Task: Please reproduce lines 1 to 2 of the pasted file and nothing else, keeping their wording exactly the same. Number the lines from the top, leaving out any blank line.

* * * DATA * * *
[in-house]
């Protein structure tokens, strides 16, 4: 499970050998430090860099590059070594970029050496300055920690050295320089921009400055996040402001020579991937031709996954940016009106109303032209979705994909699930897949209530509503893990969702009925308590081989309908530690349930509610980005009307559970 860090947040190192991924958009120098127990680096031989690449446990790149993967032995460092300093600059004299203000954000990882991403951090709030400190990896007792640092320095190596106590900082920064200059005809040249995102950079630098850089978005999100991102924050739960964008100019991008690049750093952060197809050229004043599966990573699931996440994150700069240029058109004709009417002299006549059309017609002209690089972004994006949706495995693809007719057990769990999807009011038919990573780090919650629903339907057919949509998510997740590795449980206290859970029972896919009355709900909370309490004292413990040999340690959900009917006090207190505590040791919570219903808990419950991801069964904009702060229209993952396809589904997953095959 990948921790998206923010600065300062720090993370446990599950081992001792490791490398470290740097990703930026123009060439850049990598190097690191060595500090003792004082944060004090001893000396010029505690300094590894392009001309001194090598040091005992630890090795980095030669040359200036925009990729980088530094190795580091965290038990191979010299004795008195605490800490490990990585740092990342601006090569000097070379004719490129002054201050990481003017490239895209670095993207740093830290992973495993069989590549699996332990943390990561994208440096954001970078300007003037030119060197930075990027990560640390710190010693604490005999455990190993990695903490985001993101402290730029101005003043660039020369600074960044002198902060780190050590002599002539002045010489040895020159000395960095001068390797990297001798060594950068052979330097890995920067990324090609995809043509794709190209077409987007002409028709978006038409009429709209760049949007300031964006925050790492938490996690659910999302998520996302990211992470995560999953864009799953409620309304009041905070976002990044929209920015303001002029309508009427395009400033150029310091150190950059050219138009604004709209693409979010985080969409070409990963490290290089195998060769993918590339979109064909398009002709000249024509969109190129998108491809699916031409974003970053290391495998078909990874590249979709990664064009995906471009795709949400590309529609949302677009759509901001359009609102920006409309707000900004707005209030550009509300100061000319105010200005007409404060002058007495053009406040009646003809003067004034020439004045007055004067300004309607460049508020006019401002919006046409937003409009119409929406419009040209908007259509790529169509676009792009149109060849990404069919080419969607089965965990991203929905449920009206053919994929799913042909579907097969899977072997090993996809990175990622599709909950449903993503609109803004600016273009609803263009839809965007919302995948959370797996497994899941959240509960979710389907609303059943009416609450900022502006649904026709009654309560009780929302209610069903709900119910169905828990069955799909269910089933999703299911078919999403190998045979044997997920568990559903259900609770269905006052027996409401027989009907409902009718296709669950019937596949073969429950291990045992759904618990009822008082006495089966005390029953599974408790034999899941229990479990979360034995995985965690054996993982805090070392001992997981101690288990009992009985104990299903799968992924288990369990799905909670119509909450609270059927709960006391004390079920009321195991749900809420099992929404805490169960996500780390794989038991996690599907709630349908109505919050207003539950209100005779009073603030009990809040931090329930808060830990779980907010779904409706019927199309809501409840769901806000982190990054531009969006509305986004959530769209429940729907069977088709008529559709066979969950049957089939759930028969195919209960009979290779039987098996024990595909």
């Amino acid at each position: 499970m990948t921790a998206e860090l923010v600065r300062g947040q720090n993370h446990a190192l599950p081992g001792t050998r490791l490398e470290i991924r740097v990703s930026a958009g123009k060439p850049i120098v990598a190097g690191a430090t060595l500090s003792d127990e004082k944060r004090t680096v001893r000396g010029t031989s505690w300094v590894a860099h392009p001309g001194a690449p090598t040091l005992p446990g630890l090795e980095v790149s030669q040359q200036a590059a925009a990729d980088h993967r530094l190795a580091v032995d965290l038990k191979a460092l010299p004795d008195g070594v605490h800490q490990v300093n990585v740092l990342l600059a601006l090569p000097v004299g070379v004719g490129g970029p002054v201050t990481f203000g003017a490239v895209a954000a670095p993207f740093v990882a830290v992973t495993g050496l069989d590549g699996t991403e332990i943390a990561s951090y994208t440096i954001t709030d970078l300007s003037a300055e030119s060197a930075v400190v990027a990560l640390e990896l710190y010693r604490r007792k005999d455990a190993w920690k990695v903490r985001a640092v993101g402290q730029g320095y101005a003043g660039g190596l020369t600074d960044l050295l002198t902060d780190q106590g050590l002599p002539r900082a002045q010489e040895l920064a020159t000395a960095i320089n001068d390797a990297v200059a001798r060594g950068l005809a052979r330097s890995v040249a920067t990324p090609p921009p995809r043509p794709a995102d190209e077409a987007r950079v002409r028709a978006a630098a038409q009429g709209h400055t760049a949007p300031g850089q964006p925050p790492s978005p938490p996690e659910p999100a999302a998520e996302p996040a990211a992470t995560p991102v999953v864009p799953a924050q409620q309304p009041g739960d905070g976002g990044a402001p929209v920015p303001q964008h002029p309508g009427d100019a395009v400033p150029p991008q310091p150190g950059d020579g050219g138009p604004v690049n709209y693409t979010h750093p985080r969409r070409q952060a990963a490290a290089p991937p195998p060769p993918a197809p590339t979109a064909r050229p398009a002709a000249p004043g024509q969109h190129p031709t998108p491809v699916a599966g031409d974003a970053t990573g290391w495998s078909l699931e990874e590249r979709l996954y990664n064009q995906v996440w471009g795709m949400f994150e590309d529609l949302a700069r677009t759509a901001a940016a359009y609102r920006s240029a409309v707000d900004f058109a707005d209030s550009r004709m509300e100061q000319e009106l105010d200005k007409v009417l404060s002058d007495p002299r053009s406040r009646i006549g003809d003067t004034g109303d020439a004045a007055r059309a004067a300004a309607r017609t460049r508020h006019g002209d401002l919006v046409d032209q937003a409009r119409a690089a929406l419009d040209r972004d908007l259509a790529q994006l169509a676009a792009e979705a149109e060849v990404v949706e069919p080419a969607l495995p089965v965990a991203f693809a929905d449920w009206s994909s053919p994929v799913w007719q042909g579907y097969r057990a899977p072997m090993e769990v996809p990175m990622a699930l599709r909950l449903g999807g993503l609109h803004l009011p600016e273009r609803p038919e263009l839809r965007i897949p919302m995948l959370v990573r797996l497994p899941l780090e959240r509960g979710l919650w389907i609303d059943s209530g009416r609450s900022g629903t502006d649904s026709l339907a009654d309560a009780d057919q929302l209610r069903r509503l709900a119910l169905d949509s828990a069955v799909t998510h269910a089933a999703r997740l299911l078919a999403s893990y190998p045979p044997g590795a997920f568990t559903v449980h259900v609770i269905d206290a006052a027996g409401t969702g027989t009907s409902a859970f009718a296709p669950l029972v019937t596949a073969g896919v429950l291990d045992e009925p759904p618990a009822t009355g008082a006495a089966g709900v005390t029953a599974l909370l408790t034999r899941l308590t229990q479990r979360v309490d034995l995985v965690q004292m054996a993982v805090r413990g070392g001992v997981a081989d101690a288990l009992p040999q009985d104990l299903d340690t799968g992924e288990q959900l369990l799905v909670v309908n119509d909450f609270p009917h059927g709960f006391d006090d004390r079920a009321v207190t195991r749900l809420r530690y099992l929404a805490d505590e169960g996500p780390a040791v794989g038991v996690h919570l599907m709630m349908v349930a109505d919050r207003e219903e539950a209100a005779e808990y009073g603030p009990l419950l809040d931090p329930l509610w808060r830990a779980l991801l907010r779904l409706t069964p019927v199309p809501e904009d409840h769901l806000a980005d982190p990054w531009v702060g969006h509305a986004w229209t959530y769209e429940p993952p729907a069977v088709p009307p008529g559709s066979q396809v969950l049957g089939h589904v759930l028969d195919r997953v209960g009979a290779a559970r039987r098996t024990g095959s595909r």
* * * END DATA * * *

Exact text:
[in-house]
């Protein structure tokens, strides 16, 4: 499970050998430090860099590059070594970029050496300055920690050295320089921009400055996040402001020579991937031709996954940016009106109303032209979705994909699930897949209530509503893990969702009925308590081989309908530690349930509610980005009307559970 860090947040190192991924958009120098127990680096031989690449446990790149993967032995460092300093600059004299203000954000990882991403951090709030400190990896007792640092320095190596106590900082920064200059005809040249995102950079630098850089978005999100991102924050739960964008100019991008690049750093952060197809050229004043599966990573699931996440994150700069240029058109004709009417002299006549059309017609002209690089972004994006949706495995693809007719057990769990999807009011038919990573780090919650629903339907057919949509998510997740590795449980206290859970029972896919009355709900909370309490004292413990040999340690959900009917006090207190505590040791919570219903808990419950991801069964904009702060229209993952396809589904997953095959 990948921790998206923010600065300062720090993370446990599950081992001792490791490398470290740097990703930026123009060439850049990598190097690191060595500090003792004082944060004090001893000396010029505690300094590894392009001309001194090598040091005992630890090795980095030669040359200036925009990729980088530094190795580091965290038990191979010299004795008195605490800490490990990585740092990342601006090569000097070379004719490129002054201050990481003017490239895209670095993207740093830290992973495993069989590549699996332990943390990561994208440096954001970078300007003037030119060197930075990027990560640390710190010693604490005999455990190993990695903490985001993101402290730029101005003043660039020369600074960044002198902060780190050590002599002539002045010489040895020159000395960095001068390797990297001798060594950068052979330097890995920067990324090609995809043509794709190209077409987007002409028709978006038409009429709209760049949007300031964006925050790492938490996690659910999302998520996302990211992470995560999953864009799953409620309304009041905070976002990044929209920015303001002029309508009427395009400033150029310091150190950059050219138009604004709209693409979010985080969409070409990963490290290089195998060769993918590339979109064909398009002709000249024509969109190129998108491809699916031409974003970053290391495998078909990874590249979709990664064009995906471009795709949400590309529609949302677009759509901001359009609102920006409309707000900004707005209030550009509300100061000319105010200005007409404060002058007495053009406040009646003809003067004034020439004045007055004067300004309607460049508020006019401002919006046409937003409009119409929406419009040209908007259509790529169509676009792009149109060849990404069919080419969607089965965990991203929905449920009206053919994929799913042909579907097969899977072997090993996809990175990622599709909950449903993503609109803004600016273009609803263009839809965007919302995948959370797996497994899941959240509960979710389907609303059943009416609450900022502006649904026709009654309560009780929302209610069903709900119910169905828990069955799909269910089933999703299911078919999403190998045979044997997920568990559903259900609770269905006052027996409401027989009907409902009718296709669950019937596949073969429950291990045992759904618990009822008082006495089966005390029953599974408790034999899941229990479990979360034995995985965690054996993982805090070392001992997981101690288990009992009985104990299903799968992924288990369990799905909670119509909450609270059927709960006391004390079920009321195991749900809420099992929404805490169960996500780390794989038991996690599907709630349908109505919050207003539950209100005779009073603030009990809040931090329930808060830990779980907010779904409706019927199309809501409840769901806000982190990054531009969006509305986004959530769209429940729907069977088709008529559709066979969950049957089939759930028969195919209960009979290779039987098996024990595909």